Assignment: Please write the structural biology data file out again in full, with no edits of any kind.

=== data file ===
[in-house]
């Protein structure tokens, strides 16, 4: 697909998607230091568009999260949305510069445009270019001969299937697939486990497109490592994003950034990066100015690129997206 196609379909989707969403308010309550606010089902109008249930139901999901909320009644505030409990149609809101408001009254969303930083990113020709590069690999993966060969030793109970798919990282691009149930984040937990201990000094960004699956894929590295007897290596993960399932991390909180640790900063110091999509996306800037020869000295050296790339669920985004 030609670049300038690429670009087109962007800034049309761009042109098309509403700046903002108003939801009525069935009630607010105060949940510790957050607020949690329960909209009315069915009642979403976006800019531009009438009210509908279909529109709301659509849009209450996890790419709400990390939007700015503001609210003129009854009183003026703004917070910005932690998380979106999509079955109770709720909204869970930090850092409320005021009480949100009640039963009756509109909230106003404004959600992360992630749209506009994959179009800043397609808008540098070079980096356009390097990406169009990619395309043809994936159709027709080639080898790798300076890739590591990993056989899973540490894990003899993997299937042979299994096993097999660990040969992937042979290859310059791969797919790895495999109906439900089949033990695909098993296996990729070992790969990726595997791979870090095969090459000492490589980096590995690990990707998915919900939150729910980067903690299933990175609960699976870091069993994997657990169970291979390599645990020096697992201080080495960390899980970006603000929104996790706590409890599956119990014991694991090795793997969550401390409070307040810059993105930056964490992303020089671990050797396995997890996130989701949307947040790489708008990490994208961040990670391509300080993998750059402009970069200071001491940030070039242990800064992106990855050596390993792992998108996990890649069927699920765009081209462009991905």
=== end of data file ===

[in-house]
């Protein structure tokens, strides 16, 4: 697909998607230091568009999260949305510069445009270019001969299937697939486990497109490592994003950034990066100015690129997206 196609379909989707969403308010309550606010089902109008249930139901999901909320009644505030409990149609809101408001009254969303930083990113020709590069690999993966060969030793109970798919990282691009149930984040937990201990000094960004699956894929590295007897290596993960399932991390909180640790900063110091999509996306800037020869000295050296790339669920985004 030609670049300038690429670009087109962007800034049309761009042109098309509403700046903002108003939801009525069935009630607010105060949940510790957050607020949690329960909209009315069915009642979403976006800019531009009438009210509908279909529109709301659509849009209450996890790419709400990390939007700015503001609210003129009854009183003026703004917070910005932690998380979106999509079955109770709720909204869970930090850092409320005021009480949100009640039963009756509109909230106003404004959600992360992630749209506009994959179009800043397609808008540098070079980096356009390097990406169009990619395309043809994936159709027709080639080898790798300076890739590591990993056989899973540490894990003899993997299937042979299994096993097999660990040969992937042979290859310059791969797919790895495999109906439900089949033990695909098993296996990729070992790969990726595997791979870090095969090459000492490589980096590995690990990707998915919900939150729910980067903690299933990175609960699976870091069993994997657990169970291979390599645990020096697992201080080495960390899980970006603000929104996790706590409890599956119990014991694991090795793997969550401390409070307040810059993105930056964490992303020089671990050797396995997890996130989701949307947040790489708008990490994208961040990670391509300080993998750059402009970069200071001491940030070039242990800064992106990855050596390993792992998108996990890649069927699920765009081209462009991905």